[Abilify and Risperdal are the only two of the four drugs approved as pediatric treatments, for the severe mental conditions schizophrenia and bipolar disorder — and in Risperdal’s case, for some children with autism. More than 70 percent of atypical antipsychotics’ use in young children and teenagers has been off-label prescriptions for nonpsychotic conditions like attention deficit hyperactivity disorder, according to Stephen Crystal, a Rutgers University professor who studies the drugs. ]
I would venture to guess since ADHD is often misdiagnosed for what is actually early-onset or pediatric bipolar, the pediatric ADHD patients being prescribed antipsychotic drugs were actually presenting with aggression, mania and depression, but not actually dx with bipolar disorder. The doctors were likely treating the symptoms, but not labeled the disorder beyond what was an ADHD dx. The article makes it sound as if parents and pdocs are jumping all over these medications for "non-psychiatric" behavioral/attention problems, when I am feeling certain that is not the case. So the public perception is going to be very skewed by reading this article. Where is the study on how many children are indeed bipolar, but being labeled as ADHD because the DSM-IV is light years behind in recognizing that adult bipolar presents differently than childhood bipolar?
My son is on Lamictal, which is an anti-seizure medication, also used off label, with a black box warning to treat bipolar disorder. It's not approved for children under 18 in the treatment of BP, but is approved for seizure disorders in children as young as 2. It also carries less of a risk of metabolic issues and less monitoring for physical side effects, which is why it was the first choice of my son's pdoc. It's not without it's own serious risks however (Stevens-Johnson), but it hasn't caused him to gain significant weight and has improved his quality of life - enough to keep him from being hospitalized. If the Lamictal ceases to be effective, we'll have to look to other medications - maybe even Risperdal or similar. I can say, having experienced life without a mood stabilizer for my child, I would take a weight gain and a rolly-polly kid (and the potential health problems that may come with that) over losing my child completely to a mental illness that caused him to think it was acceptable to tie a jump rope around his neck on his bunk bed, or throw a skateboard at my head. There's no easy answer for parents of children with serious mental illnesses and disorders that can potentially take your child from you or take away any chance at a normal life. You do the best you can.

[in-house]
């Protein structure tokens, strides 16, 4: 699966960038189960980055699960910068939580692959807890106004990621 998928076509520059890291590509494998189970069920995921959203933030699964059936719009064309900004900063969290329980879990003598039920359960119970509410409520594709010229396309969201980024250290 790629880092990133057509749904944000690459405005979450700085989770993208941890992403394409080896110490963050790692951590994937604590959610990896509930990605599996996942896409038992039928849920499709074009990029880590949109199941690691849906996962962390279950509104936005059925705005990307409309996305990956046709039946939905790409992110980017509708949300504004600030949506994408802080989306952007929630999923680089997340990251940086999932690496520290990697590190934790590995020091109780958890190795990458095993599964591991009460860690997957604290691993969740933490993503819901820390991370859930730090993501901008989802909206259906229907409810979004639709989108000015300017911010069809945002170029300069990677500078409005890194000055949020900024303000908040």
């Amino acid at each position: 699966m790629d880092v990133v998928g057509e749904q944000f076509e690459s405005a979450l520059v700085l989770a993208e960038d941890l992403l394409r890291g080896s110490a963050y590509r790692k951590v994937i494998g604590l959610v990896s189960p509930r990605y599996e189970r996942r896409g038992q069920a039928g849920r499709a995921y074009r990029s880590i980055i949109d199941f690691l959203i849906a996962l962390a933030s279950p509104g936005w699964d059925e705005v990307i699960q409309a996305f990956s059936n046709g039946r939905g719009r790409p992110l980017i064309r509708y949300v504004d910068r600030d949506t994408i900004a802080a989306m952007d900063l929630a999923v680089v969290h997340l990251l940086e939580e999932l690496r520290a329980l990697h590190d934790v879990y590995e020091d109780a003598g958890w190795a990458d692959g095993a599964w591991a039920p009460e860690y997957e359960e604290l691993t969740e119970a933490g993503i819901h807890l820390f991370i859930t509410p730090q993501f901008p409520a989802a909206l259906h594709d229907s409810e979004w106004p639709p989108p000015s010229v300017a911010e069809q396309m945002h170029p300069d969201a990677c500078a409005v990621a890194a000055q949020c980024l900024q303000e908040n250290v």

I can't imagine that most parents take medicating their child with antipsychotic drugs lightly, but rather hate that they are forced to make difficult and scary choices that they and their children can live with. Surely most parents whose kids are on these medications are fully aware of the side effects, and hate that these medications have side effects at all, but they have no choice. It's either the risky medications or a psychiatric hosptial -- where they'll give them the meds anyway and maybe even dope them up to a point they can't function any longer just to stablize them.
A study like this comes as no suprise to most people who either prescribe, dispense, and take the medications. We know the risks. We also know the risks of NOT taking them. It does however, place one more misguided perception (we're over-medicating our kids, we are lazy parents, we don't want to deal with the issues, etc., etc...) on families who are already living with the stigma of a raising a mentally ill or neurologically-disordered child who needs medication to function.
Instead of studying weight gain in these children, why not take those dollars and instead fund a study to find a way to help them get properly diagnosed and treated and included in the DSM-IV?